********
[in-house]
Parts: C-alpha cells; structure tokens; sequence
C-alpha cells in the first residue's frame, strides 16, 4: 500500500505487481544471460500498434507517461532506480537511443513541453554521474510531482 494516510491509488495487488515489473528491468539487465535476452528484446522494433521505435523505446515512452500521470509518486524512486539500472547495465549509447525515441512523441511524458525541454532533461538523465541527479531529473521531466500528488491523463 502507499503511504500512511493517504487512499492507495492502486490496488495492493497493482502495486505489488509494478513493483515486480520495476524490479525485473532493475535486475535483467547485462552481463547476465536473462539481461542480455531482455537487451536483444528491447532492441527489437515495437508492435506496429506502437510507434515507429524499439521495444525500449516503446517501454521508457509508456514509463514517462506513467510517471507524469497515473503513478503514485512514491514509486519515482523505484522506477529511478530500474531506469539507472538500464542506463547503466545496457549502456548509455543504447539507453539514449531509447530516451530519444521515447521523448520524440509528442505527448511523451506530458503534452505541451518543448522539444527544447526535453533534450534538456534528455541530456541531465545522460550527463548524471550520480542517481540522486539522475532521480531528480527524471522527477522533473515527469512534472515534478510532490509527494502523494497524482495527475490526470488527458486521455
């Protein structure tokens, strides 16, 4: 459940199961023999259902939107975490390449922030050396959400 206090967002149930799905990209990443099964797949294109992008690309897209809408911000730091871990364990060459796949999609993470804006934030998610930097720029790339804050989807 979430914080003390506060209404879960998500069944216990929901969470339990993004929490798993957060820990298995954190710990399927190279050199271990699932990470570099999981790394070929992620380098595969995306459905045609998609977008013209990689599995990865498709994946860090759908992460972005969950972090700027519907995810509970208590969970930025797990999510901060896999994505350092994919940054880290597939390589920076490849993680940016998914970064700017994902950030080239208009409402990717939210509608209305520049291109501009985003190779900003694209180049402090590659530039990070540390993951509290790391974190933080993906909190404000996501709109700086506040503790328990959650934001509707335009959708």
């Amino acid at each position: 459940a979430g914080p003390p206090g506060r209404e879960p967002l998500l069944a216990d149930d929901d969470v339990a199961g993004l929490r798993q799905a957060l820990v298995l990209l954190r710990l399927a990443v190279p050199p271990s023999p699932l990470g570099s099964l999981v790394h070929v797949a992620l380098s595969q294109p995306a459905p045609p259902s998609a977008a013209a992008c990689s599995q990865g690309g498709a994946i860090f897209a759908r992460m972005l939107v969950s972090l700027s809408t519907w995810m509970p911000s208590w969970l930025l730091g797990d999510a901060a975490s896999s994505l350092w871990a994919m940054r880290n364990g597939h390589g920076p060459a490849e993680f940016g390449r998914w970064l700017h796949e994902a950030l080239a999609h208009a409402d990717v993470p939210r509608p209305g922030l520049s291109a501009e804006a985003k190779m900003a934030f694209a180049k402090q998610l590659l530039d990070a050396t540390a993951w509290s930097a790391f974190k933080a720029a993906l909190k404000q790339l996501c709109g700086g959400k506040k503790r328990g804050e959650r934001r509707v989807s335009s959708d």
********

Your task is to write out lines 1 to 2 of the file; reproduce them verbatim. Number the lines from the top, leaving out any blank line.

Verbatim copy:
[in-house]
Parts: C-alpha cells; structure tokens; sequence